Review: Vibe Check at The Butterfly Club

Review by Maree Paliouras


“Vibe Check” (written by Greta Doell and directed by Stephanie Lee) is an hour long two-handed theatrical depiction of the awkward beginnings of a new relationship that we are all far too familiar with. It introduces Beth and Harry, and shows them as they get to know one another and work their way through a quickly progressing casual relationship.


But as love rarely is that simple, it’s also a depiction of the complexities and chaos that goes along with dating.


All this action and hilariarity cultiminates in a striking although not quite unexpected ending which, without giving too much away, is a true raw depiction of life and love. After all the proceedings of the play, to end it in such a way is such a clever choice that leaves exactly the right effect on the audience.


All in all, the play is moving, honest, and hilarious all at the same time.


This extremely well-written play with an incredible plot, and incredible direction is perfected by the hard work of its two actors.


To create an interesting and well performed two-hander is something to be truly commended and something that the plays stars, Freya Patience and Oscar Morphew, deserve major props for. The chemistry and energy between the two is a true testimony of the work put into their roles. Watching the progression of the depiction of their relationship on the stage felt like organically watching two people fall for each other.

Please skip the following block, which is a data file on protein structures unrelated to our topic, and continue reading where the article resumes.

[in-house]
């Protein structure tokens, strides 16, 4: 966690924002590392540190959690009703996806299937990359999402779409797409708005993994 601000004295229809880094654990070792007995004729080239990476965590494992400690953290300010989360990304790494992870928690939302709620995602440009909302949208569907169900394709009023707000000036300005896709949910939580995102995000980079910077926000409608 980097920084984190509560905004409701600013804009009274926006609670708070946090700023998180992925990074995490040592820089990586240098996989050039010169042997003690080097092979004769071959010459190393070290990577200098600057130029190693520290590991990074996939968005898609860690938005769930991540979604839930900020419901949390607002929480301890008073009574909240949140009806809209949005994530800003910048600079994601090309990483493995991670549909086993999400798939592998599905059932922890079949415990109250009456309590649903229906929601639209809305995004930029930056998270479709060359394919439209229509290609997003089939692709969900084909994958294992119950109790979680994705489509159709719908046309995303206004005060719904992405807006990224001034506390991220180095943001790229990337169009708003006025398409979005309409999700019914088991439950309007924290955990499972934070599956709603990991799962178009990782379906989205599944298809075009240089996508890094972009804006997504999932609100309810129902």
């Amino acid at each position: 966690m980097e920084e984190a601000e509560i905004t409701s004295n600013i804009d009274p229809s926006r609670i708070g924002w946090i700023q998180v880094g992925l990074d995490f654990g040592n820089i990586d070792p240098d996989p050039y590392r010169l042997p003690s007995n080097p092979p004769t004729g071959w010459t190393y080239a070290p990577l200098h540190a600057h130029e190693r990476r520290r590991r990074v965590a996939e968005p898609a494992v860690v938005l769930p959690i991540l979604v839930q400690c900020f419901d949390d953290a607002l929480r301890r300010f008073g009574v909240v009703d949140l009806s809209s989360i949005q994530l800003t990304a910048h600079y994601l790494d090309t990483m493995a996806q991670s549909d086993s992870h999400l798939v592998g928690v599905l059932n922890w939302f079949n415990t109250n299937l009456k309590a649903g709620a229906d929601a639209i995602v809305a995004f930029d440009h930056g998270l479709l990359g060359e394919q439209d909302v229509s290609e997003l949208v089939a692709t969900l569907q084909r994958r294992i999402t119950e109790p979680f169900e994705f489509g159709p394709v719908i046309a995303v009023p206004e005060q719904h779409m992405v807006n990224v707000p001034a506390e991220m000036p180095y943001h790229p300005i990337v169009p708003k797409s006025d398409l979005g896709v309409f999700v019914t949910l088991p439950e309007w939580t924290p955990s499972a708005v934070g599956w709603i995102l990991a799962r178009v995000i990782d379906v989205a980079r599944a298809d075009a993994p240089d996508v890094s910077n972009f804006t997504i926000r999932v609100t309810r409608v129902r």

And that’s just a comment on how the actors work together - the talent possessed and portrayed by each individual was incredible.


Freya Patience depicts a nervous and slightly awkward Beth. Patience’s portrayal of her character is extremely well done and enjoyable to watch - from her voice down to her expression, she is fully committed to being Beth and does not let this commitment stray. Her stage partner, Oscar Morphew, portrays Harry. His character is a bit more blunt and self assured but Morphew’s sweet depiction of this character makes it difficult not to love him. Both actors know their roles incredibly well and stay in character from head to toe throughout the play - the way they seem so at ease in these roles deserves praise.


The simplicity of the production also helps make it so believable and realistic. With minimal costume changes, a simple lighting and sound design, practically no set changes, and at least one actor being on the stage at all times, it truly feels as though the audience is just inhabiting the same space as the characters - making it even more relatable and intimate. The plays current home at The Butterfly Club also makes for the perfect venue for such a show as the small and homely theatre matches the vibes and intention of the show perfectly - completing the experience and really helping to make it the amazing show that it is.


Its current season runs until Saturday the 23rd of July and this hilarious but touching story is truly worth going to see - though I predict (and hope) this season won’t be the end for such a wonderful show.

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